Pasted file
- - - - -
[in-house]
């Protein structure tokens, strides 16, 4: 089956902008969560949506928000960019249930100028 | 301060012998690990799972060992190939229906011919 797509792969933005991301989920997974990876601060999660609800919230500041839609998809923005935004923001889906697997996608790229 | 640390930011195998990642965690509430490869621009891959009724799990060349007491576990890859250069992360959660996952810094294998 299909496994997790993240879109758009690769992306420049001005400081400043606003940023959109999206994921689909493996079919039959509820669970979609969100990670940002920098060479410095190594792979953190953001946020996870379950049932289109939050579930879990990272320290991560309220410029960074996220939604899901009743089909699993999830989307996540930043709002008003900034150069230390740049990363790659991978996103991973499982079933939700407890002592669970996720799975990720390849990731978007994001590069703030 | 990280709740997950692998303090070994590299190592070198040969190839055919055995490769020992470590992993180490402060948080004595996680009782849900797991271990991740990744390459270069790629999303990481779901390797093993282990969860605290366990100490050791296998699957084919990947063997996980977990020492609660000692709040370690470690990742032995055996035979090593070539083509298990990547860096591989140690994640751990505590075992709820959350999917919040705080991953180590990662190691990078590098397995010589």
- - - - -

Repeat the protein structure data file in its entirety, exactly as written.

[in-house]
């Protein structure tokens, strides 16, 4: 089956902008969560949506928000960019249930100028 | 301060012998690990799972060992190939229906011919 797509792969933005991301989920997974990876601060999660609800919230500041839609998809923005935004923001889906697997996608790229 | 640390930011195998990642965690509430490869621009891959009724799990060349007491576990890859250069992360959660996952810094294998 299909496994997790993240879109758009690769992306420049001005400081400043606003940023959109999206994921689909493996079919039959509820669970979609969100990670940002920098060479410095190594792979953190953001946020996870379950049932289109939050579930879990990272320290991560309220410029960074996220939604899901009743089909699993999830989307996540930043709002008003900034150069230390740049990363790659991978996103991973499982079933939700407890002592669970996720799975990720390849990731978007994001590069703030 | 990280709740997950692998303090070994590299190592070198040969190839055919055995490769020992470590992993180490402060948080004595996680009782849900797991271990991740990744390459270069790629999303990481779901390797093993282990969860605290366990100490050791296998699957084919990947063997996980977990020492609660000692709040370690470690990742032995055996035979090593070539083509298990990547860096591989140690994640751990505590075992709820959350999917919040705080991953180590990662190691990078590098397995010589």